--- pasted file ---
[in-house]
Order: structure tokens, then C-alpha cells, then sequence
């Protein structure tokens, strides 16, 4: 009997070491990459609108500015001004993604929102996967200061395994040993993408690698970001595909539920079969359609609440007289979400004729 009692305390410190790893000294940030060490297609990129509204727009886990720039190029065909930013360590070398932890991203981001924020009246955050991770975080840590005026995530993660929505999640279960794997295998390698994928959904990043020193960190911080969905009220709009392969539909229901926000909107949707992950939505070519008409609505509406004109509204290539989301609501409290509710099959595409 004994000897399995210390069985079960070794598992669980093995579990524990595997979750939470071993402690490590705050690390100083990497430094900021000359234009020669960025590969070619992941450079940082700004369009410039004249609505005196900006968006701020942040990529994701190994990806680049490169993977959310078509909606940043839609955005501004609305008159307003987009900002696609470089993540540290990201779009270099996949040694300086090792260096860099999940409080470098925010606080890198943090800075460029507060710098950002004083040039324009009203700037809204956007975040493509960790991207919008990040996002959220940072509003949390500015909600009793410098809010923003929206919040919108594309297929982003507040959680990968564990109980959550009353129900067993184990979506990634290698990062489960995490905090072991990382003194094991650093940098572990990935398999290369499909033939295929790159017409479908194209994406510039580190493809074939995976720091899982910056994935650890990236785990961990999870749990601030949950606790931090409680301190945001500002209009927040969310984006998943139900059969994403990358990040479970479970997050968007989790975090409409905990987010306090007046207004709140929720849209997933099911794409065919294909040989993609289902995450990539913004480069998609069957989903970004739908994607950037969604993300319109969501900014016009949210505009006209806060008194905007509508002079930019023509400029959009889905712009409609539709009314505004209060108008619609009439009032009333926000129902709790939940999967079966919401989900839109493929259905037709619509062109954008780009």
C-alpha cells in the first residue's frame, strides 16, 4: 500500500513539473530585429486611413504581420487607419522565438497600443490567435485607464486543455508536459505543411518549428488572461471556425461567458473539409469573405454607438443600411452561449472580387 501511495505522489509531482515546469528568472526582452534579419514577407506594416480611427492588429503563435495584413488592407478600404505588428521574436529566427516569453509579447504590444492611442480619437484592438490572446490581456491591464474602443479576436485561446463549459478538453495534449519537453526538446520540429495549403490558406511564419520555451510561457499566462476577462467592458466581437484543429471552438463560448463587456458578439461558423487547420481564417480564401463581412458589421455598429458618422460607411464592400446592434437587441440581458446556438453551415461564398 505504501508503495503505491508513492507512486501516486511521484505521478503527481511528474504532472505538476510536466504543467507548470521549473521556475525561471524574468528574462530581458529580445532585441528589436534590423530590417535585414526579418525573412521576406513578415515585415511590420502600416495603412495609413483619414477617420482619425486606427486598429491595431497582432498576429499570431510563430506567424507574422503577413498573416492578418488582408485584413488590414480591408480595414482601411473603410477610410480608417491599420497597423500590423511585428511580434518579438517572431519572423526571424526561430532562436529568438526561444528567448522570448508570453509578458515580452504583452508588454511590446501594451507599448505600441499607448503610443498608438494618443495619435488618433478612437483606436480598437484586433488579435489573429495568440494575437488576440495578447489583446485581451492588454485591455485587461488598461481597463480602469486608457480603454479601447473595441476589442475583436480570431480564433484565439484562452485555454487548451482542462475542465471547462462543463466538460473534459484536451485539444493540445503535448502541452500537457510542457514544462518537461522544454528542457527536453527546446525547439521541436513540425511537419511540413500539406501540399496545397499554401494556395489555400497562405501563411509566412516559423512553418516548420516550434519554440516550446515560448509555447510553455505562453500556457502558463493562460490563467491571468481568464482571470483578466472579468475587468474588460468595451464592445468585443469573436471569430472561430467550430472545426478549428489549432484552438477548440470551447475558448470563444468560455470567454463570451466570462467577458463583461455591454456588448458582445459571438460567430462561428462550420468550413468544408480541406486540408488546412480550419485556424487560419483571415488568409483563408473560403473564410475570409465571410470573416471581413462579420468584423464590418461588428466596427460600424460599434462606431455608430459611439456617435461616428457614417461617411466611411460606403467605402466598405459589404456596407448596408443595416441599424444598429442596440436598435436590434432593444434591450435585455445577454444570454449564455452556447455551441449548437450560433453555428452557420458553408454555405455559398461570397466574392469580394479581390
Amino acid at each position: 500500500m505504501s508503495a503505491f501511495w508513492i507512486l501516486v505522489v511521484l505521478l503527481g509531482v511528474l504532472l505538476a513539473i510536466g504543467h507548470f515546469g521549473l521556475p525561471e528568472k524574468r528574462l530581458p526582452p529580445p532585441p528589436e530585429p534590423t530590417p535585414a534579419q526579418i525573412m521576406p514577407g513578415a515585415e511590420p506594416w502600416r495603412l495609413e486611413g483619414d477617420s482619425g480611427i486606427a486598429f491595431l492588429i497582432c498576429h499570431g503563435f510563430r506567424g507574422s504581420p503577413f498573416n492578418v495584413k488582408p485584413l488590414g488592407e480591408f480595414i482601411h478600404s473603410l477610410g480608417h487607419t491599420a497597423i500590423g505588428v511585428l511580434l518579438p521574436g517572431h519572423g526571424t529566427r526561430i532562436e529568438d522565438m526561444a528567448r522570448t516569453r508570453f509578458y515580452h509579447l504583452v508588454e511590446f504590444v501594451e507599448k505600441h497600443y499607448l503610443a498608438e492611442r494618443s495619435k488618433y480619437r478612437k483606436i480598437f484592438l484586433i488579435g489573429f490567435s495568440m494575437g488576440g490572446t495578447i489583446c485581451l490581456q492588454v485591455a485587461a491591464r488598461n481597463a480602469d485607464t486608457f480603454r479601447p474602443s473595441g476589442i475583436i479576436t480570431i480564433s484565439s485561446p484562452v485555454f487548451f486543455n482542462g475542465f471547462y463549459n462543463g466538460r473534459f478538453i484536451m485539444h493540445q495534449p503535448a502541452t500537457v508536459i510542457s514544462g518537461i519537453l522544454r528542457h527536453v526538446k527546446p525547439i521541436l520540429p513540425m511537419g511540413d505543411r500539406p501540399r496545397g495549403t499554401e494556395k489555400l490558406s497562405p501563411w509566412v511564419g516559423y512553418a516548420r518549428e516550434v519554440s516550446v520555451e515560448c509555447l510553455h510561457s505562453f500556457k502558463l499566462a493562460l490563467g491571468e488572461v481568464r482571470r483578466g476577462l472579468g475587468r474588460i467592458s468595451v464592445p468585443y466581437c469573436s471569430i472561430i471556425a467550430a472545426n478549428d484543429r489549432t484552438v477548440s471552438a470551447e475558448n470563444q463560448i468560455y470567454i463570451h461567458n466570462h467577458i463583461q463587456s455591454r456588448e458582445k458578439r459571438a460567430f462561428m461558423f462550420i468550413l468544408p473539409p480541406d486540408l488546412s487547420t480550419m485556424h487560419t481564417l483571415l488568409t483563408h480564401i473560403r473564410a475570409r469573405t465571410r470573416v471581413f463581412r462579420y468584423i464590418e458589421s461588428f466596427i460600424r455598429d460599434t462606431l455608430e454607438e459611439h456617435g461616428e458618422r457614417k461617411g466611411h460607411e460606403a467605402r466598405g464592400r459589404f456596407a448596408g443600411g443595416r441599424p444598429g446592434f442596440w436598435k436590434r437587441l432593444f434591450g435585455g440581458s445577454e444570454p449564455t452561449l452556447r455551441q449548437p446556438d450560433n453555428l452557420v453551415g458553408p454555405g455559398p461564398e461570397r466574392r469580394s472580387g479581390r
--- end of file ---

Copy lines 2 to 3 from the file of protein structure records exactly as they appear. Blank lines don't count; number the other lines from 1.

Order: structure tokens, then C-alpha cells, then sequence
């Protein structure tokens, strides 16, 4: 009997070491990459609108500015001004993604929102996967200061395994040993993408690698970001595909539920079969359609609440007289979400004729 009692305390410190790893000294940030060490297609990129509204727009886990720039190029065909930013360590070398932890991203981001924020009246955050991770975080840590005026995530993660929505999640279960794997295998390698994928959904990043020193960190911080969905009220709009392969539909229901926000909107949707992950939505070519008409609505509406004109509204290539989301609501409290509710099959595409 004994000897399995210390069985079960070794598992669980093995579990524990595997979750939470071993402690490590705050690390100083990497430094900021000359234009020669960025590969070619992941450079940082700004369009410039004249609505005196900006968006701020942040990529994701190994990806680049490169993977959310078509909606940043839609955005501004609305008159307003987009900002696609470089993540540290990201779009270099996949040694300086090792260096860099999940409080470098925010606080890198943090800075460029507060710098950002004083040039324009009203700037809204956007975040493509960790991207919008990040996002959220940072509003949390500015909600009793410098809010923003929206919040919108594309297929982003507040959680990968564990109980959550009353129900067993184990979506990634290698990062489960995490905090072991990382003194094991650093940098572990990935398999290369499909033939295929790159017409479908194209994406510039580190493809074939995976720091899982910056994935650890990236785990961990999870749990601030949950606790931090409680301190945001500002209009927040969310984006998943139900059969994403990358990040479970479970997050968007989790975090409409905990987010306090007046207004709140929720849209997933099911794409065919294909040989993609289902995450990539913004480069998609069957989903970004739908994607950037969604993300319109969501900014016009949210505009006209806060008194905007509508002079930019023509400029959009889905712009409609539709009314505004209060108008619609009439009032009333926000129902709790939940999967079966919401989900839109493929259905037709619509062109954008780009």